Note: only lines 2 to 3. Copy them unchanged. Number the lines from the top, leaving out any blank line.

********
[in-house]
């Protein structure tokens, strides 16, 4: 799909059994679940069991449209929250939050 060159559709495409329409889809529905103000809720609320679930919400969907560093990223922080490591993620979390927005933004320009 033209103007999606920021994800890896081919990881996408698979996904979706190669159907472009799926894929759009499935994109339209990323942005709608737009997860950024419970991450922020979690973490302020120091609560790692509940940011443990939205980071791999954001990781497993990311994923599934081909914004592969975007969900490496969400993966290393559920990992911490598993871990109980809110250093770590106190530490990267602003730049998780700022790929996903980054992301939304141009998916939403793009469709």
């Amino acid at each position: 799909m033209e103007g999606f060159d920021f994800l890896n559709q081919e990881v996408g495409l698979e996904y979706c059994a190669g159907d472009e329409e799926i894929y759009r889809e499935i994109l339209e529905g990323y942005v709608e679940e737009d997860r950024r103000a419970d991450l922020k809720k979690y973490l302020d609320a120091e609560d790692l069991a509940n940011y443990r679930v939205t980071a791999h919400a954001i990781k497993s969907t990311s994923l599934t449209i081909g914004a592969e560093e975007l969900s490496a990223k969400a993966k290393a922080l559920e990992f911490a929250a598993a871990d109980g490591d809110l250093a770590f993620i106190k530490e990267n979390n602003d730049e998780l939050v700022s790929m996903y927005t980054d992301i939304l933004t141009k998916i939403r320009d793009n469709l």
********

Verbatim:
């Protein structure tokens, strides 16, 4: 799909059994679940069991449209929250939050 060159559709495409329409889809529905103000809720609320679930919400969907560093990223922080490591993620979390927005933004320009 033209103007999606920021994800890896081919990881996408698979996904979706190669159907472009799926894929759009499935994109339209990323942005709608737009997860950024419970991450922020979690973490302020120091609560790692509940940011443990939205980071791999954001990781497993990311994923599934081909914004592969975007969900490496969400993966290393559920990992911490598993871990109980809110250093770590106190530490990267602003730049998780700022790929996903980054992301939304141009998916939403793009469709």
């Amino acid at each position: 799909m033209e103007g999606f060159d920021f994800l890896n559709q081919e990881v996408g495409l698979e996904y979706c059994a190669g159907d472009e329409e799926i894929y759009r889809e499935i994109l339209e529905g990323y942005v709608e679940e737009d997860r950024r103000a419970d991450l922020k809720k979690y973490l302020d609320a120091e609560d790692l069991a509940n940011y443990r679930v939205t980071a791999h919400a954001i990781k497993s969907t990311s994923l599934t449209i081909g914004a592969e560093e975007l969900s490496a990223k969400a993966k290393a922080l559920e990992f911490a929250a598993a871990d109980g490591d809110l250093a770590f993620i106190k530490e990267n979390n602003d730049e998780l939050v700022s790929m996903y927005t980054d992301i939304l933004t141009k998916i939403r320009d793009n469709l």